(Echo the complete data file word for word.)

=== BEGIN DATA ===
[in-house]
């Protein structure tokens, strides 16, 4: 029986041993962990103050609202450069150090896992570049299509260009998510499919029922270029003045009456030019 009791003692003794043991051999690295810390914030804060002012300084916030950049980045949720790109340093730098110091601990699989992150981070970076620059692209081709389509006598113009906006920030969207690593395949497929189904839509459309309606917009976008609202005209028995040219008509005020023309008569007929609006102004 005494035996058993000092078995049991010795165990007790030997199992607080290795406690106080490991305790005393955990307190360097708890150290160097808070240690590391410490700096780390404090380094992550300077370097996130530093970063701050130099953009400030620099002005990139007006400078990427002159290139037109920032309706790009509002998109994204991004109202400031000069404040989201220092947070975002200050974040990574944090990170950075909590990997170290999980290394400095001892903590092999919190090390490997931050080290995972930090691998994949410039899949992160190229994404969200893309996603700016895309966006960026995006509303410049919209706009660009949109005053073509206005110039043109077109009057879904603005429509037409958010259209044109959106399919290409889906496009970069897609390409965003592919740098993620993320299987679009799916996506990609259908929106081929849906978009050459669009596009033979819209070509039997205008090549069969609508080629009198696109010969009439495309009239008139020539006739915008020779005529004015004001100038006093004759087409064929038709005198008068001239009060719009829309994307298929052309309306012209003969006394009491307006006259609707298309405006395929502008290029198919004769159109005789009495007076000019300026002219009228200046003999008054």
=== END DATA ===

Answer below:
[in-house]
């Protein structure tokens, strides 16, 4: 029986041993962990103050609202450069150090896992570049299509260009998510499919029922270029003045009456030019 009791003692003794043991051999690295810390914030804060002012300084916030950049980045949720790109340093730098110091601990699989992150981070970076620059692209081709389509006598113009906006920030969207690593395949497929189904839509459309309606917009976008609202005209028995040219008509005020023309008569007929609006102004 005494035996058993000092078995049991010795165990007790030997199992607080290795406690106080490991305790005393955990307190360097708890150290160097808070240690590391410490700096780390404090380094992550300077370097996130530093970063701050130099953009400030620099002005990139007006400078990427002159290139037109920032309706790009509002998109994204991004109202400031000069404040989201220092947070975002200050974040990574944090990170950075909590990997170290999980290394400095001892903590092999919190090390490997931050080290995972930090691998994949410039899949992160190229994404969200893309996603700016895309966006960026995006509303410049919209706009660009949109005053073509206005110039043109077109009057879904603005429509037409958010259209044109959106399919290409889906496009970069897609390409965003592919740098993620993320299987679009799916996506990609259908929106081929849906978009050459669009596009033979819209070509039997205008090549069969609508080629009198696109010969009439495309009239008139020539006739915008020779005529004015004001100038006093004759087409064929038709005198008068001239009060719009829309994307298929052309309306012209003969006394009491307006006259609707298309405006395929502008290029198919004769159109005789009495007076000019300026002219009228200046003999008054």